Sunday, November 19, 2006

So what do you say to someone when . . .

A while back work arranged for some of us to have Arabic lessons, provided by the Qatar Centre for the Presentation of Islam. I've always wanted to learn Arabic so I attended the classes, which were taught by a nice Iraqi gentlemen. Now, when you get free lessons from a place called the Qatar Centre for the Presentation of Islam, needless to say you shouldn't be too surprised if you get some discussion about Islam mixed into the class. In the end it turned out to be about 50% arabic and 50% Islam discussions. Now after a while I found the Islam part more interesting, after all how often does one get the opportunity to pitch questions on Islam to a Muslim without him getting upset? We discussed all sorts of things: why two women's testimonies = one man's testimony in court (and for witnessing contracts), vegetarianism, styles of dress, why everyone in Qatar has massive homes and new cars when the Qur'an says to live modestly, first-cousin marriages, etc. Our teacher was always pleasant and tried to answer everything as best he could. The lessons ended right before Ramadan, and we hoped that we could get another class organized after the Eid holidays.

Recently we contacted him to see if he could give another lesson. He couldn't right now, here was the key part of the response:

"I am so sorry for not contacting you for a long time due to the hard conditions I am passing in both on the personal and family levels. I lost two of my family members and two of my relatives in one month. Most of my family members and relatives have fled their residences to other safer places, inside and outside Iraq . . ."

Um. Wow. What can I say in response to that? Seriously, four relatives dead within a month! He didn't provide details as to what exactly happened but did insinuate later on that it involved US troops. His relatives lived in Ramadi, an almost purely Sunni city, and doesn't experience much Shiite vs Sunni violence like in Baghdad. Ramadi is also one of the most conflict-torn cities, with daily attacks and gun battles by insurgents against US soldiers. Maybe they got caught in a cross-fire or hit by a stray shell/grenade, who knows?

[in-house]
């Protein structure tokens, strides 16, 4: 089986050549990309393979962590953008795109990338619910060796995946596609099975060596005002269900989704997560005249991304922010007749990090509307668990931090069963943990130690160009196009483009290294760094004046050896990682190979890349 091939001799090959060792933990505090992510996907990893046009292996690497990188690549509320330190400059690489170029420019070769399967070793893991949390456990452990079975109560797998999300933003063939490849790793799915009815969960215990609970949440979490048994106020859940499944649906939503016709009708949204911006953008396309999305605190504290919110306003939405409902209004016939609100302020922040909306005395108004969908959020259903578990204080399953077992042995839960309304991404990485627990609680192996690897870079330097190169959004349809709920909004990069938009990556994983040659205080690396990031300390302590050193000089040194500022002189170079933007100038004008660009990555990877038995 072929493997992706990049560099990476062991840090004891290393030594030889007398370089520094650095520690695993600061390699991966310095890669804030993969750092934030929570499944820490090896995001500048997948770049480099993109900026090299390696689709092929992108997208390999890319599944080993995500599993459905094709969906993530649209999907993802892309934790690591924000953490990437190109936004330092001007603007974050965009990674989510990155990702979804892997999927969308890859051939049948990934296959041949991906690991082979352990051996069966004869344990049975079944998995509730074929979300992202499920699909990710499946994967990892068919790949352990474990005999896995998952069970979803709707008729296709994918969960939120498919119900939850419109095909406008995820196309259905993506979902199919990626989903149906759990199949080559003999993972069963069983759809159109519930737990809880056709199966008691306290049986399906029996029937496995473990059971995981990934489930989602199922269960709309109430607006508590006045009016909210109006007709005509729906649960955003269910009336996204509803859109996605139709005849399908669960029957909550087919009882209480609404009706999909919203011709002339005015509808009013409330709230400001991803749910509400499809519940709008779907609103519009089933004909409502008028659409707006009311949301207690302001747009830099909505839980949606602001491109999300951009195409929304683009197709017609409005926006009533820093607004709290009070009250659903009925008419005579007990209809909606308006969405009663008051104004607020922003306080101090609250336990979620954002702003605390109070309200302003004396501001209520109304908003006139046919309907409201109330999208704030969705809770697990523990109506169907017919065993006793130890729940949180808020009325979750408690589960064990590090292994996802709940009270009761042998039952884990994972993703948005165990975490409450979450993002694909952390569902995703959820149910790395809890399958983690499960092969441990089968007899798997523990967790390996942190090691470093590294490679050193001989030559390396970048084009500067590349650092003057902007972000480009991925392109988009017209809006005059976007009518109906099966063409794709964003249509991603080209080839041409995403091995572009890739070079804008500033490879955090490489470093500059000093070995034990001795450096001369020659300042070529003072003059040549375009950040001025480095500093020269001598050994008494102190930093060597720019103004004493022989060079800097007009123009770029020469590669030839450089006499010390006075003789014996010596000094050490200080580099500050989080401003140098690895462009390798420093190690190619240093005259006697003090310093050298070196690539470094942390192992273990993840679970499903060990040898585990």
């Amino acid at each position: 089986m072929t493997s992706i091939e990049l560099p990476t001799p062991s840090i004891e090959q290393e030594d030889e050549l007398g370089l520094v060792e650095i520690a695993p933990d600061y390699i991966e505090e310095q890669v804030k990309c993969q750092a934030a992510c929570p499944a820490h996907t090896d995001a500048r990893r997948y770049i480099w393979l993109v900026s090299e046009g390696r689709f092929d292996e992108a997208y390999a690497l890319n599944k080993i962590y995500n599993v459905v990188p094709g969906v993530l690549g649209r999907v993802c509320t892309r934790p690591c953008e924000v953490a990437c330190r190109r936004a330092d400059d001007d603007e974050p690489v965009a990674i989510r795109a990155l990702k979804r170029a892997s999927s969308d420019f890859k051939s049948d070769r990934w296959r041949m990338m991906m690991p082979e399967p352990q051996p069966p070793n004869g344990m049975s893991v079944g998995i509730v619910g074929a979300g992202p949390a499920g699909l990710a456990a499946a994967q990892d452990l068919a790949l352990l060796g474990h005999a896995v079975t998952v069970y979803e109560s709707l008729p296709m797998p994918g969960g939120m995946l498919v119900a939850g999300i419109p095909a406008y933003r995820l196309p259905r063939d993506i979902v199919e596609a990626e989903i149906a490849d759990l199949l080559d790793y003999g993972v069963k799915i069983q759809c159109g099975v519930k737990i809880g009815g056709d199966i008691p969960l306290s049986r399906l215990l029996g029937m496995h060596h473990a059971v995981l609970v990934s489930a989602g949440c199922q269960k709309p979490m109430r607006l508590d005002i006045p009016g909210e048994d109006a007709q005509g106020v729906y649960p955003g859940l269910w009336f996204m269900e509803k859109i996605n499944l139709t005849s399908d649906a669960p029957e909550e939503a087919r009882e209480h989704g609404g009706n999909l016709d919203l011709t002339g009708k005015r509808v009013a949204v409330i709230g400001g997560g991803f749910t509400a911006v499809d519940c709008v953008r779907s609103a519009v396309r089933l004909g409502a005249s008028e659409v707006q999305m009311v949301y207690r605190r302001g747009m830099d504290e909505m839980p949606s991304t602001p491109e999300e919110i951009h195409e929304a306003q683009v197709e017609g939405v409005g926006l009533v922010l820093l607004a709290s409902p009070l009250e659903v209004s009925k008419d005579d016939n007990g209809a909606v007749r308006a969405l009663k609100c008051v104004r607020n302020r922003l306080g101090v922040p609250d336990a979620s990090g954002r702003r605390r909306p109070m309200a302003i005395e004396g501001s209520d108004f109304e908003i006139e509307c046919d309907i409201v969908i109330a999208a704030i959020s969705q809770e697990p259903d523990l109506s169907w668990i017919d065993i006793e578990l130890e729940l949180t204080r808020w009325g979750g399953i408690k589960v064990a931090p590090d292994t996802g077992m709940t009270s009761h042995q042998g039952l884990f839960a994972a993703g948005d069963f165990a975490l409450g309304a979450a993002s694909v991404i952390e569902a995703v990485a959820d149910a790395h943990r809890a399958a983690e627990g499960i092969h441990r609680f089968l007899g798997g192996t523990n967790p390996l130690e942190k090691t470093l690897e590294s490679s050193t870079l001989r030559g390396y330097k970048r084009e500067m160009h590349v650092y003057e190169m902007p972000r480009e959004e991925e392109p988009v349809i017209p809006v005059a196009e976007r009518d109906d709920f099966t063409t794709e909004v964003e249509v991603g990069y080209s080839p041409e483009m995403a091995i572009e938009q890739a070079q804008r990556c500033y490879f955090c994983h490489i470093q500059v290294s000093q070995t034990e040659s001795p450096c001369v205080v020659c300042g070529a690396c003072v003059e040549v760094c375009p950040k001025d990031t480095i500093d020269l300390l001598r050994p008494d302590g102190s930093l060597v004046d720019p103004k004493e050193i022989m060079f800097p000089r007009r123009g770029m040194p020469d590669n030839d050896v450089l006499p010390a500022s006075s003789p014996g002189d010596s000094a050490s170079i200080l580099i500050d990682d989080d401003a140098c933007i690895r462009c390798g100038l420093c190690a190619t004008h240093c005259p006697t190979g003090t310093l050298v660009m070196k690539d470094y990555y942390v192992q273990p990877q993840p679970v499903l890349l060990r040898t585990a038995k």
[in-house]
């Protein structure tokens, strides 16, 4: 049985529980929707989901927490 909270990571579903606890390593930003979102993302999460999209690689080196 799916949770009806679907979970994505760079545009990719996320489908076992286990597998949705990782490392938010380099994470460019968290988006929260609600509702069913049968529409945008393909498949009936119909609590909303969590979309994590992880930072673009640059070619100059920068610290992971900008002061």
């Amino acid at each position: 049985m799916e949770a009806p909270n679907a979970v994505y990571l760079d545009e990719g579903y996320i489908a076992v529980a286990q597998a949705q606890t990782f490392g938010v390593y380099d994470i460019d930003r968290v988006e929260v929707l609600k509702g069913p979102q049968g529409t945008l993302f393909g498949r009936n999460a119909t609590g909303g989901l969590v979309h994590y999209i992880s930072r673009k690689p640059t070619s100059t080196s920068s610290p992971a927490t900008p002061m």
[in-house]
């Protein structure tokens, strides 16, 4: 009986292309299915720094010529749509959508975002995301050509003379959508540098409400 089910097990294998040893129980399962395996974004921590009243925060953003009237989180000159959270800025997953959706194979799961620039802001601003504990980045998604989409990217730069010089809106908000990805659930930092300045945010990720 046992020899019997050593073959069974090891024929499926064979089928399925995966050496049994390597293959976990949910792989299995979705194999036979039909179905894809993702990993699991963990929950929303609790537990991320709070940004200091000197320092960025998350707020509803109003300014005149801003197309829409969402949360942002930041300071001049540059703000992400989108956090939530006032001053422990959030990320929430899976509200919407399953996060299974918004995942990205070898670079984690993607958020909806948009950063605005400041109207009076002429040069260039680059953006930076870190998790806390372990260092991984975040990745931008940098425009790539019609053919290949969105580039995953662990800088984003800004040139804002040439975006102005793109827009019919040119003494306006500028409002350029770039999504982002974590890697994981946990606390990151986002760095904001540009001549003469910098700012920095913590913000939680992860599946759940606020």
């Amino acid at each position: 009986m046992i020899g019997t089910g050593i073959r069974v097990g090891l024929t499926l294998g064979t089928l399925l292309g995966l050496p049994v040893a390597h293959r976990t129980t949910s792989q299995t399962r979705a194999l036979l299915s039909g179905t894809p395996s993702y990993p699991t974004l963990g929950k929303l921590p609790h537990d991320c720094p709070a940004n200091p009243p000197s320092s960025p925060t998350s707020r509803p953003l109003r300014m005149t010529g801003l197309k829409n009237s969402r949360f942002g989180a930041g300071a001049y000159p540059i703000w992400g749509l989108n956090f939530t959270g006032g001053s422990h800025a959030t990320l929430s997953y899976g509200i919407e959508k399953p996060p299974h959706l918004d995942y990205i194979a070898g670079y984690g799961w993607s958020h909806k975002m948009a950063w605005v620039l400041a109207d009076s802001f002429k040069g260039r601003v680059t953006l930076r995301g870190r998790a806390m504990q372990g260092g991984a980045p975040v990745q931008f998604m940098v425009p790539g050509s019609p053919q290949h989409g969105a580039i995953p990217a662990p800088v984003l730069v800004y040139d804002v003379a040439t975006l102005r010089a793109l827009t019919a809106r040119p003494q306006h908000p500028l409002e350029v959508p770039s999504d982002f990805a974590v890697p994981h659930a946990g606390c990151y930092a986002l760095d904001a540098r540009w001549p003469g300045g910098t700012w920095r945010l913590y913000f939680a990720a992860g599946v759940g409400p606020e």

Responding to that email was hard, really hard. They don't make Hallmark cards that sympathise with having relatives killed during a war y'know. I won't post my response, but after many hours of wracking my brains I just replied about how hard it was to respond and why, and to offer support.

By the way this post isn't about my feelings on the Iraq War, it's about a personal tragedy. I couldn't imagine what it would be like if members of my family were killed in some kind of conflict. It would tear me apart.

A similar experience happened a few months ago when the Lebanese manager at my compound and I watched Beirut getting bombed a few months ago. His wife and kids were still there and there was nothing he could do but watch his city being destroyed, and hoping that the bombs didn't hit his home. Every day he just sat at the TV and watched. For me it was just surreal. I tried to picture what it would be like if Vancouver was being bombed while I could do nothing but sit there and watch it on TV but I couldn't - I just couldn't imagine what that would be like for me to go through that. (BTW in the end his family was fine and as soon as the bombing stopped they moved to Doha).

So last night I went out with some friends to a dessert buffet at the Ritz. I originally declined because I'm trying to shed a few pounds but you know what - you only live once and for all you know it could go to hell the next day. So I went and had a great time, and will hit the treadmill more over the next few days to work it off instead. Life's too short to count calories.


Anonymous said...

I have a lot of reading to catch up on, welcome to the blogosphere Goo-ren

Glen McKay said...

Hi magnus. The blog is mostly just random thoughts and events right now. Occasionally I delve into something more substanial science-wise but that can get onerous.